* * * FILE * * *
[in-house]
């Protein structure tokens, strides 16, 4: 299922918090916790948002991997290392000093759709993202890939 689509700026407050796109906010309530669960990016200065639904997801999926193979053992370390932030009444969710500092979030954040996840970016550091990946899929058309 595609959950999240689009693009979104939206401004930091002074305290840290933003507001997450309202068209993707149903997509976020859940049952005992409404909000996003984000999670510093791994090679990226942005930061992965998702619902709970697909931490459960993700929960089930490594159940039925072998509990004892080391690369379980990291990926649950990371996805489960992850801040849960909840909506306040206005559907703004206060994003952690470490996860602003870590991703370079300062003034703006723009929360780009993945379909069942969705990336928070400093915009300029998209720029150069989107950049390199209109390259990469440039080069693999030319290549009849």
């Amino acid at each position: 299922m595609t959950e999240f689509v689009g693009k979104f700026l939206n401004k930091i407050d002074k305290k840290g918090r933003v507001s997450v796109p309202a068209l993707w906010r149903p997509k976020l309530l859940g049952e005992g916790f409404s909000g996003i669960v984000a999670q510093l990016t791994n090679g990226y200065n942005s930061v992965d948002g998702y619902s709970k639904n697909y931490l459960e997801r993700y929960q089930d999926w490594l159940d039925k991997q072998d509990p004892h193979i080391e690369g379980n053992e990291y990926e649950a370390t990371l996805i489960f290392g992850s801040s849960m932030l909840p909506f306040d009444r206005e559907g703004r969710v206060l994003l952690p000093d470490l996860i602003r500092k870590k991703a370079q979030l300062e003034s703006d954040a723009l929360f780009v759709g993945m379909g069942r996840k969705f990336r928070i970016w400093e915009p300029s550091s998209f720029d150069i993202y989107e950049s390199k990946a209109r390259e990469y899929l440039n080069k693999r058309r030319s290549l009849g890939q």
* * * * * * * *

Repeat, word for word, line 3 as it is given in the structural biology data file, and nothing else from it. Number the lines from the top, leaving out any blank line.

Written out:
């Amino acid at each position: 299922m595609t959950e999240f689509v689009g693009k979104f700026l939206n401004k930091i407050d002074k305290k840290g918090r933003v507001s997450v796109p309202a068209l993707w906010r149903p997509k976020l309530l859940g049952e005992g916790f409404s909000g996003i669960v984000a999670q510093l990016t791994n090679g990226y200065n942005s930061v992965d948002g998702y619902s709970k639904n697909y931490l459960e997801r993700y929960q089930d999926w490594l159940d039925k991997q072998d509990p004892h193979i080391e690369g379980n053992e990291y990926e649950a370390t990371l996805i489960f290392g992850s801040s849960m932030l909840p909506f306040d009444r206005e559907g703004r969710v206060l994003l952690p000093d470490l996860i602003r500092k870590k991703a370079q979030l300062e003034s703006d954040a723009l929360f780009v759709g993945m379909g069942r996840k969705f990336r928070i970016w400093e915009p300029s550091s998209f720029d150069i993202y989107e950049s390199k990946a209109r390259e990469y899929l440039n080069k693999r058309r030319s290549l009849g890939q």